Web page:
One former regulator views PG&E’s bankruptcy announcement as an opportunity to bolster its safety culture while another worries that all the financial turmoil may imperil needed improvements.
Given all its recent troubles, though, both agree the company leadership needed to change.
"I think we've got a comprehensive vegetation management program, and I believe our employees executed it effectively," was how then-CEO Geisha Williams described PG&E’s vegetation management program in the months before the 2017 North Bay firestorm.
As state prosecutors consider criminal charges in as many as a dozen fires and a federal judge is threatening mass inspections to prevent more, Williams has resigned. And with between $10 billion and $30 billion in liability looming from last year’s Camp fire in Butte County, the company is headed to court to seek Chapter 11 bankruptcy protection from creditors.
With all the bad news, critics are looking for solace during a Jan. 30 hearing before Judge William Alsup, who is overseeing PG&E’S probation in the case that grew out of the 2010 San Bruno gas pipeline explosion.
Citing falsified safety records related to its 811 “Mark and Locate” program, Alsup has said he wants the utility to shut off any part of its electrical system during fire season that it can’t vouch for after a new round of inspections across its massive electrical grid.
State Sen. Jerry Hill says the good side of bankruptcy is that it could foster a change in the company’s long troubled safety culture.
“We could get safety in the end,” said Hill, who stressed that could only happen if fire victims and workers aren’t forgotten in the process. “If we can make sure they are protected, the ratepayers are protected, I think there may be some positives that can come out of bankruptcy.”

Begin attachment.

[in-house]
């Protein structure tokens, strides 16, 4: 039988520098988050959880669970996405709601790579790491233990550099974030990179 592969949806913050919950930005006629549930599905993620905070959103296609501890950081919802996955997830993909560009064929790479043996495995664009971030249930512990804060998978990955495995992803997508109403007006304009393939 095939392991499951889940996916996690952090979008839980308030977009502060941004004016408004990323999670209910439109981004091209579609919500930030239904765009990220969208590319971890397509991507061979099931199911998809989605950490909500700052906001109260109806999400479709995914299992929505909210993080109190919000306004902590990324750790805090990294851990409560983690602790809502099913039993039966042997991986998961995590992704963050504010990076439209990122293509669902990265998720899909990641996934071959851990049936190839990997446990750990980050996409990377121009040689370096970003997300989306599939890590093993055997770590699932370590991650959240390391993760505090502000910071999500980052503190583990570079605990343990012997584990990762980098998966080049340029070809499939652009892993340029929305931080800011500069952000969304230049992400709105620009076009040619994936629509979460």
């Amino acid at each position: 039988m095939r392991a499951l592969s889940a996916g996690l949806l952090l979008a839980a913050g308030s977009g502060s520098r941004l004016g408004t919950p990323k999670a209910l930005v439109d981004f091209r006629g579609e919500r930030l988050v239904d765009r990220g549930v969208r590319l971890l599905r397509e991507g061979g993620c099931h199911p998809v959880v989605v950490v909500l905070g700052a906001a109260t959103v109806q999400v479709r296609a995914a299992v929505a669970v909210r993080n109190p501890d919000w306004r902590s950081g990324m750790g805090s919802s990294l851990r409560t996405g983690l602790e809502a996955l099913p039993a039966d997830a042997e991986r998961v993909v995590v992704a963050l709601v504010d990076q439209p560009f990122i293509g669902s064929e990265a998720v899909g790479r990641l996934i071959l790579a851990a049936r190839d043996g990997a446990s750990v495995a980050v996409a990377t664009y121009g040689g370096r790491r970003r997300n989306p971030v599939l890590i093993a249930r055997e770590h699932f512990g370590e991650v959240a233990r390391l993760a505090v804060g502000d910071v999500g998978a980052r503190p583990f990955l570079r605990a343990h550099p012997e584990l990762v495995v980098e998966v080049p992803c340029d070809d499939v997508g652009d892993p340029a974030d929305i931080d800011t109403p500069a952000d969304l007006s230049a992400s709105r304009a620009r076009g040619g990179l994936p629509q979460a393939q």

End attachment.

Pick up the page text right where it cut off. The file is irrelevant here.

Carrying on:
One way to assure that, says Loretta Lynch, former head of the state Public Utilities Commission, is for Judge Alsup to exercise his legal right to intervene in the bankruptcy process.
“In federal district court, clearly, the judge who is overseeing PG&E’s probation for their felony convictions has been very clear that he cares about the ratepayers, the victims and the workers as well,” said Lynch, who is a critic of the utility from her time on the commission.
But another former public utilities commissioner, Catherine Sandoval, worries that in the meantime, the company could have trouble hiring and getting financing given two financial firms have given it a junk rating.
“This is a situation where we have to maintain the airplane while in flight, right?,” Sandoval said. “We can’t get to the point where we sacrifice safety of the very system that has caused these fires, because of the credit issues.”